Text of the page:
We conducted a joint operation with the Iraqi Army back in December, 2006. We integrated "IA" personnel with us and went house to house through a neighborhood in Baghdad. We were searching houses for weapons and getting a feel for the community. I'd like to add that the people of Baghdad are some of the nicest, most hospitable and interesting people I've met.
We went into our first house with our IA counterparts. I searched a couple of rooms while the IA soldiers talked with the family in the living room. After I finished my search, I returned to the living room. THe lady of the house offered my team members and me a seat on the couch. While we sat, the conversation between the IA soldiers and the matriarch grew heated. They started yelling at each other in Arabic. My squad leader called outside for an interpreter. The "terp" came in and listened to what was going on. She told us that the woman was saying that Iraqi Army guys came to the neighborhood and shot at the houses. My squad leader, playing the diplomat, told the "terp" to say that "the bad guys" will dress up as IA and do bad things. The interpreter said, "Yes," and spoke in Arabic to the woman. The matriarch spoke and what she said enraged the IA soldier. They started shouting. The interpreter told us that the woman said that the men were dressed exactly the same, had similar weapons and had IA vehicles- "humvees." Again, my squadleader made a feeble attempt to asuage the woman with stories of "bad guys." The interpreter then brought up a very good point. Why were the IA guys being so defensive about this? Every time the matriarch made a statement, the two soldiers started yelling. What about the humvees?
We went from house to house with similar results. There were many quarrels between the people of the neighboorhood and the Iraqi Army. I came to find out that we were in a Sunni neighborhood and that the Iraqi Army was mostly Shiite. As we walked from house to house, the IA guys would periodically point their weapons at people and yell at them. When we entered a house, the IA guys had no respect for their belongings. All day there were reports of IA personnel stealing from the people and being violent. It seemed as though they were "casing" the houses for a later visit to the neighborhood. All of us could feel it. It was very uncomfortable. When we were in Mosel, Iraq, we had to help the IA man an outpost. We would have a few American soldiers at one of their bases. A soldier from my platoon told a story of something he saw there. He was looking for someone and going door to door to find him. He opened one door and saw an IA soldier standing on the chest of a detainee while another IA soldier whipped the detainee.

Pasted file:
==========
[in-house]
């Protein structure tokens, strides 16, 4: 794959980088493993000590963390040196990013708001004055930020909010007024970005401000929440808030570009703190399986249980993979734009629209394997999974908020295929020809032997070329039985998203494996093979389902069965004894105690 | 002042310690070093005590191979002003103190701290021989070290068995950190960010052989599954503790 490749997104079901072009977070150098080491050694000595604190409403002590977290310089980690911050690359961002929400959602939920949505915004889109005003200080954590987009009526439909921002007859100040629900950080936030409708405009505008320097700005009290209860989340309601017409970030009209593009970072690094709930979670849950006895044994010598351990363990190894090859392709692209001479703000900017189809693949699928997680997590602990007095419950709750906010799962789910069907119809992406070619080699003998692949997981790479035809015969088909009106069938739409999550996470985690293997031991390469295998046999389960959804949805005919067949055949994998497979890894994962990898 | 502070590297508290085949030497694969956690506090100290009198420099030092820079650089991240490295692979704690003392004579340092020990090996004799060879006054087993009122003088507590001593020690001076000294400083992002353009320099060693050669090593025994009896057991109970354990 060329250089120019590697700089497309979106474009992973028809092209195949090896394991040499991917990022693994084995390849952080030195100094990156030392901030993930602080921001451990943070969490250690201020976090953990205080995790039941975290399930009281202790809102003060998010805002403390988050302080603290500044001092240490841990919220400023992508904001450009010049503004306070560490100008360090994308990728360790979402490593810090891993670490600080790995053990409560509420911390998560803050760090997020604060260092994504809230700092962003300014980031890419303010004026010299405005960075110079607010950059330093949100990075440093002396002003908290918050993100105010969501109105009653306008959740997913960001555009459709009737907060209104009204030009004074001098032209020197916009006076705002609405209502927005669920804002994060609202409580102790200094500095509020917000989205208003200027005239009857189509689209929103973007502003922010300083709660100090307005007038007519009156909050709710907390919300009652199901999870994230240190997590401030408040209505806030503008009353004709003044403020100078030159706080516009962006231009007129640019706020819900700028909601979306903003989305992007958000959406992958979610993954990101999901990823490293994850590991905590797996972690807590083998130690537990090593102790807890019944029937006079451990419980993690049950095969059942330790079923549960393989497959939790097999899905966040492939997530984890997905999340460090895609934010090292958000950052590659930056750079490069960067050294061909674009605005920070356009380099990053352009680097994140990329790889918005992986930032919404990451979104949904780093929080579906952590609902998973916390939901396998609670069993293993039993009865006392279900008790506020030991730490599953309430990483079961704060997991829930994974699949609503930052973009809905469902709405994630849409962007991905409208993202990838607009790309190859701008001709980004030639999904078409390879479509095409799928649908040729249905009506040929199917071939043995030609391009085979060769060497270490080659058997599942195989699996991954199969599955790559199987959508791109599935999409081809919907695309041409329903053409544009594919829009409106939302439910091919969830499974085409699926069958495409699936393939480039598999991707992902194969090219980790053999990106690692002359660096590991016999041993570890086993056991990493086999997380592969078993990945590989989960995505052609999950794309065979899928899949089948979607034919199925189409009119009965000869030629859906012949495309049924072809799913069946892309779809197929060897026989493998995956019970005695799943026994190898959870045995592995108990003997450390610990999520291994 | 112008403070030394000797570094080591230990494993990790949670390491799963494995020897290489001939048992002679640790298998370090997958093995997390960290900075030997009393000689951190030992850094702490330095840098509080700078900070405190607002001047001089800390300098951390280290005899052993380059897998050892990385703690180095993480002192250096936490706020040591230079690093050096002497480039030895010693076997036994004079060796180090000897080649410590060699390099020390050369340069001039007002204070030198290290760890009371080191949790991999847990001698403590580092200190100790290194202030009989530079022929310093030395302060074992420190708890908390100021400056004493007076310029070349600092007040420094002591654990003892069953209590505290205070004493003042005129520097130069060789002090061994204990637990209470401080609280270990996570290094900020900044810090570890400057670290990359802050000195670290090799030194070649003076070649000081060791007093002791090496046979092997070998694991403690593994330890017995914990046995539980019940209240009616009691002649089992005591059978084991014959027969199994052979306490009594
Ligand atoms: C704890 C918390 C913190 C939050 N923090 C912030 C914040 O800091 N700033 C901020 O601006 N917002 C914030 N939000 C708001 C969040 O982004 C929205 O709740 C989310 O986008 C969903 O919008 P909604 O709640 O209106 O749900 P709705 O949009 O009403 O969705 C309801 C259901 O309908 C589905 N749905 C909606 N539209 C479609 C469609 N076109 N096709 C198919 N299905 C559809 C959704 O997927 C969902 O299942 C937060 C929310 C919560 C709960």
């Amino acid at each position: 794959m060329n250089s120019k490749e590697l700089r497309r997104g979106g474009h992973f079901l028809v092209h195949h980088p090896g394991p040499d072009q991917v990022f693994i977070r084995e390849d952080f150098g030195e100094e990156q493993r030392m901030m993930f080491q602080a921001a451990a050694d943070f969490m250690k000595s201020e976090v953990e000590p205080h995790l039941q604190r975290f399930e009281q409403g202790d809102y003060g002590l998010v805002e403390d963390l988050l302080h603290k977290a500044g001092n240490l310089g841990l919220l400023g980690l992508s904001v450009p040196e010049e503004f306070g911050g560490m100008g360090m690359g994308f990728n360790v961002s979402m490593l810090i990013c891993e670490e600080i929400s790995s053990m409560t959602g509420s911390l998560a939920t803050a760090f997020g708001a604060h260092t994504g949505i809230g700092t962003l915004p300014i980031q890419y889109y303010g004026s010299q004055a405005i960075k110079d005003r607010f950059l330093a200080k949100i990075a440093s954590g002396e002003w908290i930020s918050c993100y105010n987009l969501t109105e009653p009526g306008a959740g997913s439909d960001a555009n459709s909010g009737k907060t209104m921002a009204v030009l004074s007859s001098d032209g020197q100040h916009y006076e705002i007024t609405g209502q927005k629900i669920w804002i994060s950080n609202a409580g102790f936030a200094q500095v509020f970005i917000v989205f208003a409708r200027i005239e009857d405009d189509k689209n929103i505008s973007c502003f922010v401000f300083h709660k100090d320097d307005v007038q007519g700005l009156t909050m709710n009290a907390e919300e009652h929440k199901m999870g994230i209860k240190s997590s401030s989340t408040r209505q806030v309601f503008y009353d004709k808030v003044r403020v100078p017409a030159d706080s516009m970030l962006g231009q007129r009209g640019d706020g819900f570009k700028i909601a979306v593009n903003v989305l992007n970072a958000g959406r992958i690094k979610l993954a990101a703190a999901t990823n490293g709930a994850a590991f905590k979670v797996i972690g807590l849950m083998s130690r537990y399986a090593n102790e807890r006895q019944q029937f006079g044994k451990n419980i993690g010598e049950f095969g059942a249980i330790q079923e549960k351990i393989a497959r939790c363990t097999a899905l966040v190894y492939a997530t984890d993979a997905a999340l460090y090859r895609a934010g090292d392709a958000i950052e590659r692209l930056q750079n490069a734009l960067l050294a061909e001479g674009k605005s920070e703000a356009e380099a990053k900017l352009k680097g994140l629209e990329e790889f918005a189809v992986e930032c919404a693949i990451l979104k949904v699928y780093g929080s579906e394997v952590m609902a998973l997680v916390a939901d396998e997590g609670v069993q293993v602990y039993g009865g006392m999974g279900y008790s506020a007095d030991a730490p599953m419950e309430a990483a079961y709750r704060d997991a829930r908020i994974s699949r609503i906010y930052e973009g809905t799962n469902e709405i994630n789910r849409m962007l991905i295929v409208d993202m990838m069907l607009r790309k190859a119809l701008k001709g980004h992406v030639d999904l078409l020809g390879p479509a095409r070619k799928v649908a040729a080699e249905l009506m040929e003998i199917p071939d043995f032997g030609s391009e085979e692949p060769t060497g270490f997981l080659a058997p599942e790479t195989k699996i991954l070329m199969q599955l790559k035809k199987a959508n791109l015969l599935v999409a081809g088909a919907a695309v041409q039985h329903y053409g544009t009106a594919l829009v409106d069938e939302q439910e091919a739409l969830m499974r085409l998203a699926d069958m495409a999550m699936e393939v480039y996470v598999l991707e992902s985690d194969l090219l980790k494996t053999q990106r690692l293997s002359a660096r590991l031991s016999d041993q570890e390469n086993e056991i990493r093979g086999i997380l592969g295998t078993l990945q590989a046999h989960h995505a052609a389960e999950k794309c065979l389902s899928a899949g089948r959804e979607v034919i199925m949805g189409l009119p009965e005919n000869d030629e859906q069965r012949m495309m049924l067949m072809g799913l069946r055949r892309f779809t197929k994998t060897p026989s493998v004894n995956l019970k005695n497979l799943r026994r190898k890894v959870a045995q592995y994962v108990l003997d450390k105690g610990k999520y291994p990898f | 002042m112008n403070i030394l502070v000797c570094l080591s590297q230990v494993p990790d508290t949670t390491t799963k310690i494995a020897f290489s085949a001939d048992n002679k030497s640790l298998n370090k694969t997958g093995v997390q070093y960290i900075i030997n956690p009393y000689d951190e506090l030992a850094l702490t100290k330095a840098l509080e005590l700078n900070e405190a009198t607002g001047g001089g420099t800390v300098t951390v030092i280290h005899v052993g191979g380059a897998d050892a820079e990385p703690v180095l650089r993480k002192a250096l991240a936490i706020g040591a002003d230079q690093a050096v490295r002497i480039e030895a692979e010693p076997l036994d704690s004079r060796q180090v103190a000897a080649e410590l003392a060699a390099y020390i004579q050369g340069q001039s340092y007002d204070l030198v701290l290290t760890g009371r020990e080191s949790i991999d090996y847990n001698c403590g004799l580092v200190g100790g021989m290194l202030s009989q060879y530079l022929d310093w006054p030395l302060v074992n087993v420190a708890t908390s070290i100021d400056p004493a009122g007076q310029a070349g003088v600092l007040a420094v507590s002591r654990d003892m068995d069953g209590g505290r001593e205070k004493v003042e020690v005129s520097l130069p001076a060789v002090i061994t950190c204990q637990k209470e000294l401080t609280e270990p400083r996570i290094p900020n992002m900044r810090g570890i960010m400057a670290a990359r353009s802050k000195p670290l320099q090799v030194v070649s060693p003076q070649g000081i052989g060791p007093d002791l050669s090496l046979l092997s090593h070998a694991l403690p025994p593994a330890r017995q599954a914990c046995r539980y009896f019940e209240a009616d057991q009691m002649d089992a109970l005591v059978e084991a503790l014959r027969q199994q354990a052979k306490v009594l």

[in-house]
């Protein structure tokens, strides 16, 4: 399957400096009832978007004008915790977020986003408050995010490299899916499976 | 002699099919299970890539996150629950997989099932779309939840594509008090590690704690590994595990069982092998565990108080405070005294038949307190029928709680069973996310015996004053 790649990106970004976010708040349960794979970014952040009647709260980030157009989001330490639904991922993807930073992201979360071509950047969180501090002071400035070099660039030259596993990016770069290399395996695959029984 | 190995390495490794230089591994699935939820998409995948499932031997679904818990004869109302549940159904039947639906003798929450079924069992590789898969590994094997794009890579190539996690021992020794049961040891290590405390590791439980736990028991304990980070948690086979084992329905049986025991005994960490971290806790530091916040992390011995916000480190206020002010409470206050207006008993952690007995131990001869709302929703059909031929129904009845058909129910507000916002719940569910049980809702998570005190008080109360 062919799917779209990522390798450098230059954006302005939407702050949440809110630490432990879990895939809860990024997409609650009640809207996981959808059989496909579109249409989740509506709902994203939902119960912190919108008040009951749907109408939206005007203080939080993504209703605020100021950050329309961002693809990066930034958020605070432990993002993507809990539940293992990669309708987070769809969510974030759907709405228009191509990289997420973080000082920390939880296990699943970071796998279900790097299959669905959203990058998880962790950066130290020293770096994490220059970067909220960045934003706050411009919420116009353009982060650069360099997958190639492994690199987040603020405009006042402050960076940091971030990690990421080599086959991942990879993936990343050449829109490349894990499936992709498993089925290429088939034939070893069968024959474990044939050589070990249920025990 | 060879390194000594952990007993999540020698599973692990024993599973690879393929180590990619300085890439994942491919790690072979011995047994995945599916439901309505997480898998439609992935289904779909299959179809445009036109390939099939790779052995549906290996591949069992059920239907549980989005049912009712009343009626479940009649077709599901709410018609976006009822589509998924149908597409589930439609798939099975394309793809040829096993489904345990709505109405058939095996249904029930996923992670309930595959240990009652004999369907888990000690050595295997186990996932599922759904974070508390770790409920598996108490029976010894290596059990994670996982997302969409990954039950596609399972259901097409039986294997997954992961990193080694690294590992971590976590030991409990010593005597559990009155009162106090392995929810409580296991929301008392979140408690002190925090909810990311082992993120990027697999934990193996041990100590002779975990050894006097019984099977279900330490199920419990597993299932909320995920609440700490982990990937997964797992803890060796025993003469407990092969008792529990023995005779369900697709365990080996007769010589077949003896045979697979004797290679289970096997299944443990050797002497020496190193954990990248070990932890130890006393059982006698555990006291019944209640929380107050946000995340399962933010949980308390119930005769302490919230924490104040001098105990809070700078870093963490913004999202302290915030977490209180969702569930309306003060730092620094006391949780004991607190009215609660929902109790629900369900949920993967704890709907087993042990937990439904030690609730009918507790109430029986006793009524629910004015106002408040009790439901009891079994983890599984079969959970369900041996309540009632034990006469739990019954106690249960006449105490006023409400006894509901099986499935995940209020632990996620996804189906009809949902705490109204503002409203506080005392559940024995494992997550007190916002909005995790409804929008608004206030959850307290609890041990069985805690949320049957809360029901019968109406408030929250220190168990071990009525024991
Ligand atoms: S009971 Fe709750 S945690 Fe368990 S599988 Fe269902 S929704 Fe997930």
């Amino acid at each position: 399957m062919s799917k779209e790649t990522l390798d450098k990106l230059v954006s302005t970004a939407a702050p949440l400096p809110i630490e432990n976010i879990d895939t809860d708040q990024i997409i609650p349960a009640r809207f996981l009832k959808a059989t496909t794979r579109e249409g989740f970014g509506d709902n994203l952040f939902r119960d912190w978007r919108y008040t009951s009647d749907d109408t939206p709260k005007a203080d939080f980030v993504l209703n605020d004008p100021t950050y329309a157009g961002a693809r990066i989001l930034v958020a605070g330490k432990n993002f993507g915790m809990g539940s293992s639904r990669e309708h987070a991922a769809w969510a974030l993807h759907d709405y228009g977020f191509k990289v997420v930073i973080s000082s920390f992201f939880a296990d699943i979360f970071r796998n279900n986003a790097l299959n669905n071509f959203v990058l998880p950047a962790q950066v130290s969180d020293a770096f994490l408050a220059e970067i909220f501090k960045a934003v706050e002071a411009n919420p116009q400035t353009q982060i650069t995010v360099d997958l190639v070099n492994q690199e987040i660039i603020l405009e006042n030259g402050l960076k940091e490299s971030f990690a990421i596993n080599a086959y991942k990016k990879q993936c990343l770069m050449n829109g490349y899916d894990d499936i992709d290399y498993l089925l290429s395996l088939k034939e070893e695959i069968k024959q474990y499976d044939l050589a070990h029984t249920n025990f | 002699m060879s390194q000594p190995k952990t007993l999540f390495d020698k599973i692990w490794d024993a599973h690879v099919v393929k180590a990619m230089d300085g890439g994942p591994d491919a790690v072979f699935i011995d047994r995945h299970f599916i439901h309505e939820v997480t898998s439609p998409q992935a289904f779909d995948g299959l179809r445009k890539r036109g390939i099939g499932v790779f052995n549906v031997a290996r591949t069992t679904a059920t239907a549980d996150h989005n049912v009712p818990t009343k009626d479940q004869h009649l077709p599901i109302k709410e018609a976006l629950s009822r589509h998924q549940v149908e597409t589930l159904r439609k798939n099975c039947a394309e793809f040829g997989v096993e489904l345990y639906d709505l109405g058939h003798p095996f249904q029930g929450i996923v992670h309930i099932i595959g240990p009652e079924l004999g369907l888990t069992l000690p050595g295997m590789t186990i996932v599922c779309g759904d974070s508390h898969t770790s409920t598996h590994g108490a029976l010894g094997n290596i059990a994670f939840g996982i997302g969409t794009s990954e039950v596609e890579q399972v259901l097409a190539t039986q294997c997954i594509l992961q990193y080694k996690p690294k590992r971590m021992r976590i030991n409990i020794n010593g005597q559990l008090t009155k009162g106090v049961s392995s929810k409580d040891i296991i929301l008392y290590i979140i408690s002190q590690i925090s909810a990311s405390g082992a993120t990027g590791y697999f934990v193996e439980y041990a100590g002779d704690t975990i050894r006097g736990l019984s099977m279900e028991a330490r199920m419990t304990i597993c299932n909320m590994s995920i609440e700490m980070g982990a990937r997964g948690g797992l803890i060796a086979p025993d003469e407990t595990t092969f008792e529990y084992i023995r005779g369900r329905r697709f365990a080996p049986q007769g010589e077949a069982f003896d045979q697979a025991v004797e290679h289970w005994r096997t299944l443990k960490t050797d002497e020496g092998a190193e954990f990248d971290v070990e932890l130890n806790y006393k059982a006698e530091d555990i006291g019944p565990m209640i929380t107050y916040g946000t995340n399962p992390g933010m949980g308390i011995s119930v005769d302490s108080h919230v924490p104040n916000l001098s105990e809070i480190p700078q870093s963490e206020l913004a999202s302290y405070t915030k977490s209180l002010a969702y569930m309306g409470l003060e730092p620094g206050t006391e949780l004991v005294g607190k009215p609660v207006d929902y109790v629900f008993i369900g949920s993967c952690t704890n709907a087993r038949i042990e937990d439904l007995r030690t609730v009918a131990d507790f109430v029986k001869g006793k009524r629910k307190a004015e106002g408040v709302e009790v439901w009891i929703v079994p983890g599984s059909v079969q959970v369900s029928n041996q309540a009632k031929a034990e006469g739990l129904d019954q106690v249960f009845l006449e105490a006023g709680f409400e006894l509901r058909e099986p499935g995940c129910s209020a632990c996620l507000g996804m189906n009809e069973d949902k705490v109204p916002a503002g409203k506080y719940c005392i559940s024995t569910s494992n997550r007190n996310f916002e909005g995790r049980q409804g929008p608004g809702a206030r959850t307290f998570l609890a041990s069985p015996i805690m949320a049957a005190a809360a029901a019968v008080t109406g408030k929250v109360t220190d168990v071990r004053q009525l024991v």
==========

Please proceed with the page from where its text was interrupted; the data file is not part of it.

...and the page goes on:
The above, noted by Eddie, is Justin C. Thompson's "The Iraqi Army" (Burst Assunder). It's one of two Iraq sites that Veterans for Peace noted and we're noting both this morning -- and a post in full due to the fact that the military is cracking down.
We're also noting it in full because the New York Times is so useless this morning. The public has turned against the war, they're 'impatient' for the illegal war to end. What to do? For the Times it's time to push hard on 'terrorism' which means not one, but two articles on terrorism.
The first is from Jordan. It's key point may be best captured in "most of whom are believed to be foreigners" which, of course, has no attribution. Possibly, we're supposed to insert "according to officials' pillow whispers" ourselves. The second is about a 'terrorism' 'propagandist' being supposedly captured and, before you get excited, they haven't carted off Michael Gordon in chains. Fans of the Giddiest Gabor in the Green Zone (Willie Caldwell) should enjoy this. The rest? Well it is early, but if you're up to drinking, Damien Cave allows you to take a shot every time "said" appears next to Willie's name. You should be hammered by nine. Strangely enough, Dames leaves out Jill Carroll. Now she is mentioned in the story, the supposed propagandist was supposedly involved in her kidnapping. (And we may have used more qualifiers in the last sentence than there are in Cave's entire article.) But somehow the fact that, when shown a photo of the man yesterday, Carroll stated she didn't recognize him from that photo just slip-slides away from Cave.
Lastly before moving on to the next entry, Vic notes "Coffee house raises funds for war resisters" (Nanaimo NewsBulletin):
The Nanaimo War Resisters Support Group is organising a coffee house in the Red Willow series at Hope Lutheran Church, 2174 Departure Bay Rd., on May 4 at 7:30 p.m.
Performing will be Sue Irwin, Joan Wallace and Barry Hall, the Rabbleberries, Tracey Meyers and Myron Makepeace, Sue Solomon and Dan Miron, The Owl and the Pussycat and Penny Sedora.
Admission is by donation at the door and includes refreshments. There will also be a silent auction.
Funds will be used to help with legal costs for one war resister living locally and to help provincial and national support groups.
With no end in sight to the Afghanistan war and reserves being called, support groups are also concerned about Canadian war resisters who may need help in the future.
For more information, please contact Joan Wallace at 758 8973 or e-mail firstname.lastname@example.org.
The e-mail address for this site is email@example.com.
the new york times
justin c. thompson